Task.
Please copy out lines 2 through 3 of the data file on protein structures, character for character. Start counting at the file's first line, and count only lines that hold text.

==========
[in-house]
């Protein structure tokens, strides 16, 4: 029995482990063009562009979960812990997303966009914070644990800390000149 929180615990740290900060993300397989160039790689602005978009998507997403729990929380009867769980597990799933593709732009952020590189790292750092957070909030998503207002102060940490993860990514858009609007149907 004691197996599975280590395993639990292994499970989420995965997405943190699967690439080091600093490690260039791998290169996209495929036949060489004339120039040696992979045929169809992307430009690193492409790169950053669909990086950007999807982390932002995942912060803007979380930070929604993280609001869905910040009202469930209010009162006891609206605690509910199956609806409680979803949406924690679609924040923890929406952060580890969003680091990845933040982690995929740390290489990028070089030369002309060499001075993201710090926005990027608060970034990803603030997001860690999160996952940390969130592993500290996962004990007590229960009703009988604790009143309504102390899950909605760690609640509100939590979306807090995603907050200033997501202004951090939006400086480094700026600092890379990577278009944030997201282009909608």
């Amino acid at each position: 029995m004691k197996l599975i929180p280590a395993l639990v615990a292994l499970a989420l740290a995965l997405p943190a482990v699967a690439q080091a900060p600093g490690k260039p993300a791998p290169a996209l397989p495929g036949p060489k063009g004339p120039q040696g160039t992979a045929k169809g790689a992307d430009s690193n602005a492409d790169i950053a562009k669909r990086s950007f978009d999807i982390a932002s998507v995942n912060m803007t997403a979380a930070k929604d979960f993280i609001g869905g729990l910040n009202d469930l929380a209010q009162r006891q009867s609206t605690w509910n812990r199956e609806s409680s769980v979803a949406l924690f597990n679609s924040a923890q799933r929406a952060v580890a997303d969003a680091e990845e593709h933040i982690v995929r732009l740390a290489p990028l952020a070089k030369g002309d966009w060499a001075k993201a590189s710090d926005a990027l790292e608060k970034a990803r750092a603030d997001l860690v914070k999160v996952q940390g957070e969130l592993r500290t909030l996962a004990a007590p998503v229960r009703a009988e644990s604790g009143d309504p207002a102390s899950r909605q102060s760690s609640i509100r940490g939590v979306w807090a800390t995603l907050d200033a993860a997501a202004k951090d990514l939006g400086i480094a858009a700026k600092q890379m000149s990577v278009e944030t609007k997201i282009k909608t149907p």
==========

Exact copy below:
């Protein structure tokens, strides 16, 4: 029995482990063009562009979960812990997303966009914070644990800390000149 929180615990740290900060993300397989160039790689602005978009998507997403729990929380009867769980597990799933593709732009952020590189790292750092957070909030998503207002102060940490993860990514858009609007149907 004691197996599975280590395993639990292994499970989420995965997405943190699967690439080091600093490690260039791998290169996209495929036949060489004339120039040696992979045929169809992307430009690193492409790169950053669909990086950007999807982390932002995942912060803007979380930070929604993280609001869905910040009202469930209010009162006891609206605690509910199956609806409680979803949406924690679609924040923890929406952060580890969003680091990845933040982690995929740390290489990028070089030369002309060499001075993201710090926005990027608060970034990803603030997001860690999160996952940390969130592993500290996962004990007590229960009703009988604790009143309504102390899950909605760690609640509100939590979306807090995603907050200033997501202004951090939006400086480094700026600092890379990577278009944030997201282009909608």
């Amino acid at each position: 029995m004691k197996l599975i929180p280590a395993l639990v615990a292994l499970a989420l740290a995965l997405p943190a482990v699967a690439q080091a900060p600093g490690k260039p993300a791998p290169a996209l397989p495929g036949p060489k063009g004339p120039q040696g160039t992979a045929k169809g790689a992307d430009s690193n602005a492409d790169i950053a562009k669909r990086s950007f978009d999807i982390a932002s998507v995942n912060m803007t997403a979380a930070k929604d979960f993280i609001g869905g729990l910040n009202d469930l929380a209010q009162r006891q009867s609206t605690w509910n812990r199956e609806s409680s769980v979803a949406l924690f597990n679609s924040a923890q799933r929406a952060v580890a997303d969003a680091e990845e593709h933040i982690v995929r732009l740390a290489p990028l952020a070089k030369g002309d966009w060499a001075k993201a590189s710090d926005a990027l790292e608060k970034a990803r750092a603030d997001l860690v914070k999160v996952q940390g957070e969130l592993r500290t909030l996962a004990a007590p998503v229960r009703a009988e644990s604790g009143d309504p207002a102390s899950r909605q102060s760690s609640i509100r940490g939590v979306w807090a800390t995603l907050d200033a993860a997501a202004k951090d990514l939006g400086i480094a858009a700026k600092q890379m000149s990577v278009e944030t609007k997201i282009k909608t149907p």